Hi, I'm looking for a bit of advice if possible please. I'm looking to install the Drayton Wiser Smart Thermostat in my house. I currently have 2x heating zones one downstairs and one upstairs. Boiler is in the garage and a water tank upstairs. I understand I will have to swap my downstairs thermostat and controller (Danfoss TP9000) to the Drayton Wiser Heat Hub. This is where I become a little confused as the TP9000 does not have a standard backplate therefore not a straightforward swap for the Drayton Wiser Heat Hub. Has anybody got experience doing this and is fairly simple? Also would I do with the two wires that run to the TP5000 that controls the upstairs heating?
Although there is a standard back plate, there are three ways it can be wired, single, twin, and triple zones all use same back plate, and with the Drayton Wiser the OpenTherm option is an add on. [attachment=1]triple zones.jpg[/attachment] [attachment=0]temp2.jpg[/attachment] So question one has to be is the boiler opentherm enabled?
When I came to do the central heating in this house, it soon became clear it had never worked automatic, plug and socket to power pump for main house etc. To want change the system one assumes old system does not work?
I found my system had two pumps, and was a C Plan, and before you can start you need to work out what you have, there is no one method suits all, I had to add motorised valves to stop back feed. Plus two relays. And I have no thermostat on the DHW, it is pure thermo syphon.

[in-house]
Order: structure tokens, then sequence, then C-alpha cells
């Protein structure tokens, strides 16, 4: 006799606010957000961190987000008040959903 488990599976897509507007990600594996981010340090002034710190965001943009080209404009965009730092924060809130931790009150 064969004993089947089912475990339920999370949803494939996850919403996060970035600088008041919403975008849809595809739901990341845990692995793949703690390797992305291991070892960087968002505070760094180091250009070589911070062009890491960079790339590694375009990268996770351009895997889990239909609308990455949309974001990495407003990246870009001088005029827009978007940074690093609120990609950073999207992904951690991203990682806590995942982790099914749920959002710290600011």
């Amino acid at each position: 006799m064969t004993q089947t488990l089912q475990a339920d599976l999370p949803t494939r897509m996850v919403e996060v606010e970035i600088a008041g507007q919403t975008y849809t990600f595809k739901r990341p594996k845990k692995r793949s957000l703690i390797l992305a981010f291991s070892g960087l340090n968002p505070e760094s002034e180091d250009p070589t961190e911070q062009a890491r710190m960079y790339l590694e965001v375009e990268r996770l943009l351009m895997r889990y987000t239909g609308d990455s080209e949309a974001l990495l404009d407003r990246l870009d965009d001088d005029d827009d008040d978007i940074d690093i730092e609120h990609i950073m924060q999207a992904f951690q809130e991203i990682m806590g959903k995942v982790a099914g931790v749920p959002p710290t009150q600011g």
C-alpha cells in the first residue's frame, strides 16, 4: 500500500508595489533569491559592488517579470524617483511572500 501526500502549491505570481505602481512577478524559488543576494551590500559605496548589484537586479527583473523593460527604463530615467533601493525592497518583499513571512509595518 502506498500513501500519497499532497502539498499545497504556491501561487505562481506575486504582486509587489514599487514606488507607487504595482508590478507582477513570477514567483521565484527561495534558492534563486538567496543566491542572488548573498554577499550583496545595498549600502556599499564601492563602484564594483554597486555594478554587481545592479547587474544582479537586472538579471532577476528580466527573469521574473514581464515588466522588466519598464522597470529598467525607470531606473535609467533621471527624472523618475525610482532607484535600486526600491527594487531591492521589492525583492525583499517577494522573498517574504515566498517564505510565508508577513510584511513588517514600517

OK my two zones are really two zones, one is main house, the other is the flat under the house, flat hardly used, so is normally turned off, and the main house has 9 electronic TRV heads so we can control each room independent.
The Drayton Wiser also has some rather good electronic TRV heads, and if using the heads, the question is do you really want two zones?
I am sure it is, however it is not as easy as saying put red wire here. I spent ages working out how to wire my Nest Gen 3 and ended up with this [attachment=0]C_Plan_My_HouseD-relay.jpg[/attachment] clearly yours will not be the same, but it took some time and effort to work out what was required.
So I would look at eQ-3 and Terrier i30 TRV heads, the eQ-3 seems to have shot up in price since brexit, I got blue tooth version for £15 each and seen non blue tooth at less than £10 each, think the Terrier i30 is British so now likely cheaper that German eQ-3.
Stand alone TRV heads can't make heating switch on, so clearly linked units to the wall thermostat are better, however careful setting can get around the problem of not being linked.
The wall thermostat traditionally is placed in a room kept cool, on ground floor, with no alternative heating, and no outside doors, however rarely does such a room exist, but the basic idea is the TRV's control the room temperatures but the wall thermostat turns of the whole of heating when warm weather arrives.
So if the TRV is set a little lower than the wall thermostat this will normally work, in my case the TRV is set around 2 degs lower than wall thermostat, yes it takes some trial and error setting it all up, but using the lock shield valve and getting to 20 degs drop across the radiator and it can work very well.
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